Gulfport Seabees return home from Afghanistan - - The News for South Mississippi

Gulfport Seabees return home from Afghanistan


By Elizabeth Vowell – email

GULFPORT, MS (WLOX) – The sun was shining overhead in the clear morning sky while the thermometer climbed to the mid-nineties. However, the crowd along the road wasn't paying attention to heat.  They were watching for the white busses.

"All yesterday and this morning I was like a nervous school girl waiting for my sweetheart to come pick me up from the prom," said Seabee wife Skye Ware.

"I love you to the moon and back," read one sign held by a smiling woman.  Across the lawn, a young boy herded his toddling sister around, both in matching white T-shirts with "My Daddy is a Hero," scrolled across the front. 

To the side, another little boy nervously clung to his grandmother's legs, a homemade flag in hand with "Hi Mommy. The wait is over," spelled out in bright foam letters. 

"It was hard being a single parent. I went through three years of having him home, and him being my partner in raising my children and then for four months, it was absolutely insane," said Ware. 

"There they are," said a woman in the crowd and everyone began cheering. 

Around the corner rolled a line of white school busses carrying 260 Seabees from Naval Mobile Construction Battalion 133.

As soon as the wheels stopped, the men and women jumped off the busses and into the outstretched arms of friends and families.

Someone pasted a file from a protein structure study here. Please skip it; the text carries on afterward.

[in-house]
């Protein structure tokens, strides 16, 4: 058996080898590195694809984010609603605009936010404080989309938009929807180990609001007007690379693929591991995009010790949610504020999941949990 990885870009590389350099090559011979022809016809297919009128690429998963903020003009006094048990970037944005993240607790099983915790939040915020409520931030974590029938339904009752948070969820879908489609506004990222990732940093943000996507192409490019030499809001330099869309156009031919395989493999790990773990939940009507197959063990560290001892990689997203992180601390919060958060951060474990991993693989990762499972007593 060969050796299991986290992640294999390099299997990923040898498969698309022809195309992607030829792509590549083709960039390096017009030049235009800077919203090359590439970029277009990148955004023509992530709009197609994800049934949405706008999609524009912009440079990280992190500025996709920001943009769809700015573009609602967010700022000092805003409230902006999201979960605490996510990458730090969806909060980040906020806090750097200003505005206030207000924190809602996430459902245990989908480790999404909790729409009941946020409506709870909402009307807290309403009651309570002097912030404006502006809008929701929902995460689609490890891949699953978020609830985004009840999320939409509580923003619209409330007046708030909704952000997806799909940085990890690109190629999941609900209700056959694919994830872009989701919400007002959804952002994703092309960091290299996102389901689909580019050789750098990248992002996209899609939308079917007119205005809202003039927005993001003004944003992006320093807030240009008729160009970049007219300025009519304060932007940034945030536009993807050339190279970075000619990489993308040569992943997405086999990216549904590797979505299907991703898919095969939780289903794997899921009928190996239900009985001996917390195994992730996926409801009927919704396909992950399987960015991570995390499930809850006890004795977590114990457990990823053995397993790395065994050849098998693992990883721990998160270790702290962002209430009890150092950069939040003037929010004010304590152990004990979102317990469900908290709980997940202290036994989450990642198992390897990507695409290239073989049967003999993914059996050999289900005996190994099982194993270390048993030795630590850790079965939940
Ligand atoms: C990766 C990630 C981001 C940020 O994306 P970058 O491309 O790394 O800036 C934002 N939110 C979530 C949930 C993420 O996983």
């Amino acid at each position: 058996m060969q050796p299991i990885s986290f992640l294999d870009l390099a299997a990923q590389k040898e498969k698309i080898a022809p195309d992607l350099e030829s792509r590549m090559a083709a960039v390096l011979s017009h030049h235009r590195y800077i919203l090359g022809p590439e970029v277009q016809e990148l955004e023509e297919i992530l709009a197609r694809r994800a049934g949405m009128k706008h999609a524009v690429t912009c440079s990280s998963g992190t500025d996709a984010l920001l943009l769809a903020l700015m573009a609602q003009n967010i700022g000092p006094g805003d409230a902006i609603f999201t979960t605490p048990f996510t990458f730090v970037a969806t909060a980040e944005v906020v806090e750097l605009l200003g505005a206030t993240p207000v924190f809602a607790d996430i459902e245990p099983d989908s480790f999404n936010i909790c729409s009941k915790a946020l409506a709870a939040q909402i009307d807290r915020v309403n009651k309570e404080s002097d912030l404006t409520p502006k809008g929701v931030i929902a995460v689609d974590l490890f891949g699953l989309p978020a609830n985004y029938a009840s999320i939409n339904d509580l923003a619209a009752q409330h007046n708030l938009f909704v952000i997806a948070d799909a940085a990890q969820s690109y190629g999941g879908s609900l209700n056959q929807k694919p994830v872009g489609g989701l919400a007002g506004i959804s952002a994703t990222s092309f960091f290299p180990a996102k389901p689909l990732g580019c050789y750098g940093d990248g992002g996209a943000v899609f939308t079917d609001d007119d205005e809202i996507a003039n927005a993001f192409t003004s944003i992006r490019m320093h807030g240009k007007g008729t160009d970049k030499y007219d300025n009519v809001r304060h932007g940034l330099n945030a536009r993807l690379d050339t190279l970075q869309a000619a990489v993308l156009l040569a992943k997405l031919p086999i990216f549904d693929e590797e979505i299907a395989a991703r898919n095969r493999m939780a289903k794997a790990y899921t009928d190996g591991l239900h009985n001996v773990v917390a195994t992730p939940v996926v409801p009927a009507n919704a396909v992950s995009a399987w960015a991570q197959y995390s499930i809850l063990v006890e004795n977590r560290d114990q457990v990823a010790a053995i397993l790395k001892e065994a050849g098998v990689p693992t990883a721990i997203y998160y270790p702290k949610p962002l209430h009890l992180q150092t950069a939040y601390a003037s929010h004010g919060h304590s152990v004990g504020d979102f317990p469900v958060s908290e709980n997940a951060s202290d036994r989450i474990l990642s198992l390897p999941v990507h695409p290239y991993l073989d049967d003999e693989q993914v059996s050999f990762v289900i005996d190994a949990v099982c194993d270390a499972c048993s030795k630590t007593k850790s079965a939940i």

"I'm really excited to have him home because Francine [our daughter] has been missing her daddy like crazy," said Stephanie Marlow after seeing her husband. "We've got Flat Daddy at home - the cardboard cutout of him - and she tries to carry him around the house and she gives him kisses.  It's good to finally have him home so she can give real daddy kisses."

The unit dubbed the Runnin' ‘Roos has been deployed in Afghanistan for nearly five months.  While deployed the unit was responsible for building facilities to support the troop surge, including building shower units, an airfield, and setting up power grids. 

"Average temperatures during the month of July were 137. [It was] a lot of hard work, crunch time trying to get things done so the command looks good for our tasking," said E5 Chris Ware of the 133. 

According to Public Affairs Officer Rob Mims, the unit also drilled a 1,210 foot artesian well for servicemen without running water.

The 260 Seabees that arrived Wednesday are the second group from the NMCB 133 to come home.  The last group is expected within a week. 

"It's good to be home. I got my kids and my wife back," said Ware.

"It's a big change.  You don't know what to look forward to. It's excitement, scared, nervous, all that stuff.  But I got everything I want now. It's good. I'm happy. I'm the happiest man in the world right now," said SW3 Christopher Marlow.    

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